9.25.19 – SSN – Yarmouth, Maine
YARMOUTH, Maine—As security becomes a top industry in which to build a career, the industry is seeing a shortage of qualified, diverse candidates. To get a better gauge of where the industry is at on this topic, this month’s poll focuses on recruitment and diversity in security.
When asked if the security industry is suffering a talent shortage due to a lack of diverse, qualified candidates, the majority of respondents, 75 percent, said yes, with 19 percent saying no and the remaining 6 percent not sure.
“It is critical to add diversity to this industry,” said Ebony Haywood, director of Training & Development for Allied Universal Technology Services. “Our industry, as many, is constantly growing and changing. To compete with the best talent, we have to think different and do different. That means we can’t use the same tactics to recruit people who may not even be aware of the security industry and it may encourage us to give someone an opportunity. I would love to see more diversity among women leaders and people from various backgrounds. The more diverse the industry becomes it opens doors for different relationships, which could lead to sales opportunities that are currently unknown. We have to be open to aligning with the world around us as we security and support diverse customers and industries.”
Another reader agreed, adding, “Isn’t this what America is all about? United together for our country!”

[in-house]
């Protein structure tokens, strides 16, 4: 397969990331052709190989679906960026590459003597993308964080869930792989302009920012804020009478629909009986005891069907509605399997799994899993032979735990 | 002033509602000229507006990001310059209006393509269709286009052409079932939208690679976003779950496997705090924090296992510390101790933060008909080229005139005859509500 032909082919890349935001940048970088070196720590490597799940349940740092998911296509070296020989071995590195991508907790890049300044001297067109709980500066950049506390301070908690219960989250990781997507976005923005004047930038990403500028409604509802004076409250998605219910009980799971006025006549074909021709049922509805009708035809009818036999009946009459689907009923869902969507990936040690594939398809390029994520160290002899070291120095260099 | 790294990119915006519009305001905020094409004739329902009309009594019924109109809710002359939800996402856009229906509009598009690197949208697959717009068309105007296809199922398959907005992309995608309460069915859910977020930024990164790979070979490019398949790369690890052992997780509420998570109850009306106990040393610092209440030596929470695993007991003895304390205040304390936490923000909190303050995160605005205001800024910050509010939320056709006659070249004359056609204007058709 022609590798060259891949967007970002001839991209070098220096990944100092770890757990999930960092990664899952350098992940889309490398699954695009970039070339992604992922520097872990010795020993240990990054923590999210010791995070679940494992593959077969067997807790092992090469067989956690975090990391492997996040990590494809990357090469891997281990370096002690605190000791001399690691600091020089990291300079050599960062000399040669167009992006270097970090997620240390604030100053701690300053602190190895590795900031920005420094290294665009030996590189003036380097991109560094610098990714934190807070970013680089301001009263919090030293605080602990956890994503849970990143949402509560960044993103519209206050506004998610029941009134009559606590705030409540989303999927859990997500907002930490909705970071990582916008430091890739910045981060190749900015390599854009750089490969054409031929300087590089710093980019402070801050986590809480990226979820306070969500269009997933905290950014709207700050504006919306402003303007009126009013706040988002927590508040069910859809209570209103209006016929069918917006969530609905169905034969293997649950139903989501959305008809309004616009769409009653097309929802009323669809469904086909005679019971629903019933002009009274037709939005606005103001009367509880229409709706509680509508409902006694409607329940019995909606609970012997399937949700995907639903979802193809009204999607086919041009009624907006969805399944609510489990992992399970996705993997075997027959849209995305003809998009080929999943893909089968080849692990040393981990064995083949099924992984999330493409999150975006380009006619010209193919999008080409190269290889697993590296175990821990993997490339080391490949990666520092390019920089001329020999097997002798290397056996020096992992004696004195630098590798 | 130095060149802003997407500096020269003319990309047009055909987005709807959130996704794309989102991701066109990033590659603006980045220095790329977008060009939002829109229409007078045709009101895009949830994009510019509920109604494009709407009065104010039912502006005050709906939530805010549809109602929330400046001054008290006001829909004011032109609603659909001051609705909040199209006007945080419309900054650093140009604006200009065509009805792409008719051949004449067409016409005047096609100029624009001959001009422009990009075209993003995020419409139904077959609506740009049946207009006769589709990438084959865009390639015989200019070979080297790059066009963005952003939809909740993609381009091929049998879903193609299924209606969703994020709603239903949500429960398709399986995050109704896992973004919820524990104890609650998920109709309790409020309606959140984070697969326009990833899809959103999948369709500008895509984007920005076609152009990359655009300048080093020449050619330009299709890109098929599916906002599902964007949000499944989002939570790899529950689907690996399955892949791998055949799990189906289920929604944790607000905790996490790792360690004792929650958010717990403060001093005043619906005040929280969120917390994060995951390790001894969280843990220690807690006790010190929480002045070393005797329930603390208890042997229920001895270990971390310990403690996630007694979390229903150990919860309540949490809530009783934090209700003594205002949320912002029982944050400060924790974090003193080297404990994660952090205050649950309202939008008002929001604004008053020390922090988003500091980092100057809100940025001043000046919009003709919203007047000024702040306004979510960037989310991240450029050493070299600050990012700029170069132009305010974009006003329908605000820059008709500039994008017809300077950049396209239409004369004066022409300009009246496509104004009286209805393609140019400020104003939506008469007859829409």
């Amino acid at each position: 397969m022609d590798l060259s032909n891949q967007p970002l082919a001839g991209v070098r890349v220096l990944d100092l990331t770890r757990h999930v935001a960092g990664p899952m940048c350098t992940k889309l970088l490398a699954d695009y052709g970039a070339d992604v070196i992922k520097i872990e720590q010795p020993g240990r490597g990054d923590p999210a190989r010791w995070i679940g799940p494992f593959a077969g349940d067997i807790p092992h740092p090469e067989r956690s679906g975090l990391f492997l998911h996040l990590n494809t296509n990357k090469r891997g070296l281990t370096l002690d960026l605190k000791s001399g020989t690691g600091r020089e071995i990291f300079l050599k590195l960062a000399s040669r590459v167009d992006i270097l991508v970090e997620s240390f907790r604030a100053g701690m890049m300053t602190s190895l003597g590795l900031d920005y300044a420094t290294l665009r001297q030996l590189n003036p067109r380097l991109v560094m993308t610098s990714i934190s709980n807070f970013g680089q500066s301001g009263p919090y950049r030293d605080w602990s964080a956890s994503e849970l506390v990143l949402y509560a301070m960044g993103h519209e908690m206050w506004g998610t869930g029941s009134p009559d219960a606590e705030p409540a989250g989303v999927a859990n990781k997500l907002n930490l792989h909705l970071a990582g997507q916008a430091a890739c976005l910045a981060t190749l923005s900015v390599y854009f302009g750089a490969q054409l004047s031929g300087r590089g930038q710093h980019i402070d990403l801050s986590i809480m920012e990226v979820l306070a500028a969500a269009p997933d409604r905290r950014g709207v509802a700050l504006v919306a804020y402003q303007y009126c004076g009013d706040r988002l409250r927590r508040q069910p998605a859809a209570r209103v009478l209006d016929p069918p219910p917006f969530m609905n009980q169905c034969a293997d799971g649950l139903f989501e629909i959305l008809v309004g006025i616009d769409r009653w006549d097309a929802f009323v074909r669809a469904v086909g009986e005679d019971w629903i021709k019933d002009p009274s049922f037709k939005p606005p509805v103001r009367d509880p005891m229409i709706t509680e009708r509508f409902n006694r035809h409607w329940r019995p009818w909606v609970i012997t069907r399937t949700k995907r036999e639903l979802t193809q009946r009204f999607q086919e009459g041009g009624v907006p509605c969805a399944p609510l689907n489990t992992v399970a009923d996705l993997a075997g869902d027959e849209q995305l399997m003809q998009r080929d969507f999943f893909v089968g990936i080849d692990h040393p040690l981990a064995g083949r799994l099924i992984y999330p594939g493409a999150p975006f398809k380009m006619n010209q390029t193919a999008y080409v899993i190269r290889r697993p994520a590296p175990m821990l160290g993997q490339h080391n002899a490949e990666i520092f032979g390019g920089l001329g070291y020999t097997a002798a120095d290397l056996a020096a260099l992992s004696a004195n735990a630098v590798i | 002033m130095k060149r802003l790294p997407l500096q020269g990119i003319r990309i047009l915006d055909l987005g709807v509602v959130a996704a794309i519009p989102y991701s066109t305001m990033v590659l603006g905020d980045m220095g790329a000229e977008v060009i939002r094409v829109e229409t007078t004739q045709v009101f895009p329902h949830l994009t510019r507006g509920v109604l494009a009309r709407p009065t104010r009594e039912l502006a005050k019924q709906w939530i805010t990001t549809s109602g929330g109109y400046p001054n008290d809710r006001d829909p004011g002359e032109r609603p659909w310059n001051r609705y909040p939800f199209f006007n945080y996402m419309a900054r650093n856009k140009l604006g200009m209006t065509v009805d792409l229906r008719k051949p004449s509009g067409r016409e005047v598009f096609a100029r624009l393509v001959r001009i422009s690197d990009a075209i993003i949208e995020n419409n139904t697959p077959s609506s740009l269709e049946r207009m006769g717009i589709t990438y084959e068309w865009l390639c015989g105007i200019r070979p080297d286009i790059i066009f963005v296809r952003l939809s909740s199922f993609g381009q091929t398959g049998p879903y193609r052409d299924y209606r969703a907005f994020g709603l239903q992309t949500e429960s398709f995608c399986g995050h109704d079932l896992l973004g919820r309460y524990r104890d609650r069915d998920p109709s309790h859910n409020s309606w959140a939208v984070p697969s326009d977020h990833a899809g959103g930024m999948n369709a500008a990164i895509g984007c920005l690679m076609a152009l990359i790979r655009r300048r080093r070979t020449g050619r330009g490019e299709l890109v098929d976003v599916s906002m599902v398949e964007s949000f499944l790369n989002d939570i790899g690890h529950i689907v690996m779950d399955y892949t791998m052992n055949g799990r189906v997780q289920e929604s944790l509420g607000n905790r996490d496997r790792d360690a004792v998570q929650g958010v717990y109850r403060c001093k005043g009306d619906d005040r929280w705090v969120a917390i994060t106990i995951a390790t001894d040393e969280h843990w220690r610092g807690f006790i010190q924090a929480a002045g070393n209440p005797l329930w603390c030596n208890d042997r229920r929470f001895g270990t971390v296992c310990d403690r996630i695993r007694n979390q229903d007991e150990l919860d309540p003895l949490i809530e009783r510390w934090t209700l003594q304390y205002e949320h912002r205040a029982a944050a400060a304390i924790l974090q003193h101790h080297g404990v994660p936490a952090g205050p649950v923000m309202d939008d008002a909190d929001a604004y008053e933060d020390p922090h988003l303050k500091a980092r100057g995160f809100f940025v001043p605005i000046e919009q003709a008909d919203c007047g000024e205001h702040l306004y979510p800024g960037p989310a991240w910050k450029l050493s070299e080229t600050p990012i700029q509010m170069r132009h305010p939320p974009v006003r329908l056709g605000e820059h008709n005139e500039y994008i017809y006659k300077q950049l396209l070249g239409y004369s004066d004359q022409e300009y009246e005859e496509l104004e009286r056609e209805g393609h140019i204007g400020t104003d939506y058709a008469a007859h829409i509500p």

Not everyone agreed, though, with one reader commenting, “If you focus on diversity at the expense of Competency and professionalism, the industry will suffer Tokenism or quotas do not work except to breed divisiveness and dissatisfied members.”
When asked if there is a current need for diversity in security professions, 72 percent said, “Yes, it’s time to mix things up a bit,” with another 12 percent saying, “Some, but in due time,” and 16 percent disagreeing and saying, “not at this time.”
One reader advised: “Don’t be afraid to step outside your comfort zones and recruit from different areas.”
Another added: “It’s not just diversity. The industry itself needs to ‘mix things up a bit’ in order to draw new talent. This generation is not interested in ‘installing alarms,’ but being ‘smart home technicians’ or something along those lines might be of interest.”
When looking at what is the best way to recruit quality, diverse candidates, 44 percent said it was best to recruit directly from local schools/universities, while 31 percent said “word of mouth/referrals” work best and the remaining 25 percent feeling that online via job posting websites, social media, etc., is the best route.
“The best way to recruit is a combination of all of the above!” said one reader. “I believe a well diverse industry would benefit the security industry incorporating the various significant contributions reflective of our the various communities we served … especially within leadership areas. In addition, incorporating women and minorities would definitely bring a different perspective to the industry.”
Another added: “By all means start with schools etc. but there are so many established people in the pipeline who need education. I’m retired now, but I still see the same people denying the need for security or thinking that it can be ‘bolted on’ to an existing product. It’s more a case of persuading existing designers that you should start with the security and then add on the functions.”
Joe Holland, VP at Lifesafety Power, pointed out, “Talented people are talented people. Red, black, white, yellow — makes no difference. Problem with security industry is that most do not understand the diverse level of jobs within the industry.”
Another reader added: “You just need the best people for the job based purely on their skill set, nothing else.”